It’s Time To Wake Up

The wake up foundation is a not for profit organisation that is run by young people for the benefit of young people. Channelling the power of education and awareness, wake up has and continues to inspire young people to re-evaluate their cultural norms and take responsibility for their own actions.

Established in 2014, Wake Up was a reaction to an incident involving the brother of Joint Managing Director & Founder, Claudia McEwen.

“My brother was assaulted by two strangers [on a night out in Bondi] and was very badly injured,” explains Claudia. “This incident caused me to reflect on the issue of violence in our society. I also reflected on my own choices and choices I had seen my friends make surrounding alcohol, violence, drugs, sexual assault and our general cultural expectations of what constitutes a good night out.”

As a result and via the winning combination of positive education and awareness campaigns, Wake Up works to address the issues that young people face on a night out – including drug use, alcohol misuse, violence, sexual assault and peer pressure.
Jointly run by Claudia McEwen and Georgina Prior, the Wake Up team is also comprised of seven young ambassadors. Together, they present workshops and seminars to young people at secondary schools, sporting clubs and community events, where both male and female ambassadors share their own personal experiences and instil in our youth the confidence to make responsible decisions.

“When we are speaking at schools and community events we are encouraging young people to rise above peer pressure and know what to do in an emergency situation,” says Claudia. “It is because we are young and sharing our own experiences that we are able to connect with this demographic on a deeper level.”

Not knowing what to expect at the time of launch, Wake Up has experienced exponential growth, changing the lives of young adults with some well placed positive prompting.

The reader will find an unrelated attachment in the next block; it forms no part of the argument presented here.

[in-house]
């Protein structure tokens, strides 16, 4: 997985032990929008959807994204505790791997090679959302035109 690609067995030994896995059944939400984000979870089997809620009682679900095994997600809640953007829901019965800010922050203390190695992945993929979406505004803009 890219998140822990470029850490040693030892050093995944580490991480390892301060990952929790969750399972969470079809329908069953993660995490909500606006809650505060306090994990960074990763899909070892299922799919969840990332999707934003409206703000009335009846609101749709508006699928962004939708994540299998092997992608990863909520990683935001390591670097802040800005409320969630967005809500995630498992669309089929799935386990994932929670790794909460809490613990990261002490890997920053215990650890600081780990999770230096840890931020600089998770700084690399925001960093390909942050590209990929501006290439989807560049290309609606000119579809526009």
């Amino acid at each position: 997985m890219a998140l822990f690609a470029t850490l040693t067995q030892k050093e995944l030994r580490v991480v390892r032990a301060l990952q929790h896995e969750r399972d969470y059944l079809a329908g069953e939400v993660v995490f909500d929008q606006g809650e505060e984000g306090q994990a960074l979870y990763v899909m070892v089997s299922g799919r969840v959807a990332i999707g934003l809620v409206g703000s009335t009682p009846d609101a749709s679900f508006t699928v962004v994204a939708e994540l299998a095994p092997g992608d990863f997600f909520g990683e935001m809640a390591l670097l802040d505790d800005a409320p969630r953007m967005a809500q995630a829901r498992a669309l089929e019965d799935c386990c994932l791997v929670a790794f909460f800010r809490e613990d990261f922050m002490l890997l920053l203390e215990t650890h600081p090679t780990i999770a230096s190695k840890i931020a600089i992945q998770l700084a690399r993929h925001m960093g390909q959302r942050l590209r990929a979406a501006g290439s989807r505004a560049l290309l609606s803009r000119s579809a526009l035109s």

“My favourite personal reaction was when a young girl came up to me after the presentation and told me that because of me she wasn’t going to do drugs this weekend,” shares Joint Managing Director and PR Manager Georgina Prior. “I told her no and that it was because of her; she made the decision not to do drugs. Our presentation had merely helped her reach this decision.”

A similar sentiment has also been reflected on student feedback forms, as 94% of students have answered ‘Yes’ to the question ‘did this presentation make you think about your choices?’ “This is a clear indication that our program is working and that students across Australia should hear it,” says Georgina.

It is with thanks to the Australian Hotels Association (AHA) that the Wake Up program has been heard across communities in 2015, as the AHA NSW provided the funding for this year. “We first met Stephen Ferguson, the National CEO of AHA at a conference in December 2014, discussing alcohol and violence in Canberra,” Claudia recalls.

“As the only young people in the room we felt it important to represent a younger perspective and Stephen supported our concerns giving us the opportunity to ask questions.

“After this introduction, we were fortunate to connect with John Whelan from AHA NSW who has provided Wake Up with funding for 2015. The funding has allowed us to keep the cost of our school 28 the publication 2015 presentations low and expand through NSW.